Iran daily: Washington Post journalist Rezaian charged after 4+ months in prison

The Washington Post’s Iranian-American journalist Jason Rezaian (R) and his Iranian wife Yeganeh Salehi, who works for the UAE newspaper National, during a press conference in Tehran on September 10, 2013.

Jason Rezaian, the Washington Post correspondent in Iran, has been officially charged after more than four months in prison, according to the Post.

“A source familiar with the case” said the specific charges were not immediately clear, at least to those who were not present in the courtroom. The hearing lasted 10 hours.

On Thursday, Iranian authorities said that Rezaian’s detention was being extended to mid-January because the investigation against him is continuing.

Rezaian, an Iranian-American national, was seized July 22 with his wife Yeganeh Salehi — a journalist for the Gulf-based The National — and two other people who were soon released. Salehi was freed on bail in early October.

It could take up to a month for a trial date to be set. At that point, Rezaian’s attorney might be permitted to review them and speak with the journalist.

US Secretary of State John Kerry said in a statement on Sunday that the “Iranian government continues to deny our repeated requests for Consular Access to Jason by our Protecting Power, the Swiss, so we are unable to check on his condition or ensure adequate legal representation”:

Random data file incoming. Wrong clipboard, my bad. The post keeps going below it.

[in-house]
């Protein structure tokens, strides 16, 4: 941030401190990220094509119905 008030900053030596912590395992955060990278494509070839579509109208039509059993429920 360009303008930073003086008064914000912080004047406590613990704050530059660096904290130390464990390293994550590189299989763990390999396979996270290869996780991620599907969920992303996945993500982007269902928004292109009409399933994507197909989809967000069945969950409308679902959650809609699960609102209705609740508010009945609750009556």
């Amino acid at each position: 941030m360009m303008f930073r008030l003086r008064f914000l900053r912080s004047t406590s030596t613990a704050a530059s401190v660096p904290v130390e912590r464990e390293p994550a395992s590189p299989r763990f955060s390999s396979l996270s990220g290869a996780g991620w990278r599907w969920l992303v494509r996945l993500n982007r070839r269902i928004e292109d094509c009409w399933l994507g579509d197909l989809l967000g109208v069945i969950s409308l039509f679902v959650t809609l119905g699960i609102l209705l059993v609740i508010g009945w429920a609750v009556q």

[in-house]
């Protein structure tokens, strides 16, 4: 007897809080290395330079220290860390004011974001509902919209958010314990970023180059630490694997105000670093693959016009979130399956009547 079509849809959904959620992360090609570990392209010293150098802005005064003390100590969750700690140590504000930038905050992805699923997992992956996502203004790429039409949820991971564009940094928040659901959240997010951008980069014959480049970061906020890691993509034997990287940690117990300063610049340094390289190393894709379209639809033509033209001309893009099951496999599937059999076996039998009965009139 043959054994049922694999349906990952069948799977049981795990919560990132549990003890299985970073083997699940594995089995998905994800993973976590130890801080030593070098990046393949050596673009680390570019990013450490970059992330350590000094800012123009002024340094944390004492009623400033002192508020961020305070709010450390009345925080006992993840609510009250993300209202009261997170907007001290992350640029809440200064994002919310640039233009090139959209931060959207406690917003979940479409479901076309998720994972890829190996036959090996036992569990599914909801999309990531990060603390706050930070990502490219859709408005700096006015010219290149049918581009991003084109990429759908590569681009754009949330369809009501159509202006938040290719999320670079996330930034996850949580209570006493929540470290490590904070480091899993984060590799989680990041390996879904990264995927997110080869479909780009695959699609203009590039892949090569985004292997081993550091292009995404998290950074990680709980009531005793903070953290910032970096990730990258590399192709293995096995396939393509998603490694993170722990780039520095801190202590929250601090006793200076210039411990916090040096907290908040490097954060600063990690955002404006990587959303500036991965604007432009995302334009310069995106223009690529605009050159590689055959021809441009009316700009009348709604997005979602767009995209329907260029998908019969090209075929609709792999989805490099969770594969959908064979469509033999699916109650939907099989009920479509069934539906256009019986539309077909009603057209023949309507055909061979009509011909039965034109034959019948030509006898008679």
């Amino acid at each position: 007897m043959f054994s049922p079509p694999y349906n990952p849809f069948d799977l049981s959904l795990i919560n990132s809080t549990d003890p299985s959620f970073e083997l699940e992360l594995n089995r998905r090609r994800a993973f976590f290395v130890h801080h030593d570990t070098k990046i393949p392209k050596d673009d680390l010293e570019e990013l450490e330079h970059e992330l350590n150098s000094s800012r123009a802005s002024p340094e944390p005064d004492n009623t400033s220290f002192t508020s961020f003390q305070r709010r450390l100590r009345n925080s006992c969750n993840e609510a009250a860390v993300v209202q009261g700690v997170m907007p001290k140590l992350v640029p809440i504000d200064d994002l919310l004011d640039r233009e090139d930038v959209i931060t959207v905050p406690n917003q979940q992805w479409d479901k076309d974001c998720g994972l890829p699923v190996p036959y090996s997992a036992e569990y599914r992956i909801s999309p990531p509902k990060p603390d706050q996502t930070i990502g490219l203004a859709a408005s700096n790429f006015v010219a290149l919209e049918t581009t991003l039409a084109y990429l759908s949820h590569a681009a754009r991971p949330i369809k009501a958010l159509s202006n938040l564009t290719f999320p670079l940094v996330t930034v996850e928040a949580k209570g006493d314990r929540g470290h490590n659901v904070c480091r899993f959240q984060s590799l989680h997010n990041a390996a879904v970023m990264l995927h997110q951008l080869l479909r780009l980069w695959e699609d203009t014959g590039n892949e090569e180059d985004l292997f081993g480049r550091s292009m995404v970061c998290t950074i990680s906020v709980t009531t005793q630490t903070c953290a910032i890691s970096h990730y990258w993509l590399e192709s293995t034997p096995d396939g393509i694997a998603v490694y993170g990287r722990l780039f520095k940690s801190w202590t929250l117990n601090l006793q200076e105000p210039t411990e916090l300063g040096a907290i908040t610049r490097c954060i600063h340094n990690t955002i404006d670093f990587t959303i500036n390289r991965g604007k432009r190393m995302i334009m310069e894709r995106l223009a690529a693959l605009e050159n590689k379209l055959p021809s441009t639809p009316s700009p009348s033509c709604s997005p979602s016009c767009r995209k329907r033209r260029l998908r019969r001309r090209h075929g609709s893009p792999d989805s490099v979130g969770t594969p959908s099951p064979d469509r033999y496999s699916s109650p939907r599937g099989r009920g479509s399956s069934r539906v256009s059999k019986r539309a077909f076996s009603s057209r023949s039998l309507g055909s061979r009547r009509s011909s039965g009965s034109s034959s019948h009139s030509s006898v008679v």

Jason poses no threat to the Iranian government or to Iran’s national security. We call on the Iranian government to drop any and all charges against Jason and release him immediately so that he can be reunited with his family.

High-level Iranian officials have repeatedly said that Rezaian is being investigated in according with the Islamic Republic’s laws and judicial system. Speaker of Parliament Ali Larijani insisted in October, “There should be no doubt that we don’t want to send anybody to jail with no good reason…I hope that this will come to an end and be concluded as soon as possible.”

Mohammad Javad Larijani, a high-level judiciary official and the Speaker’s brother, repeated earlier this week that he hoped the case would be concluded “as soon as possible….Let us hope that this fiasco will end on good terms.”

By EA WorldView

 

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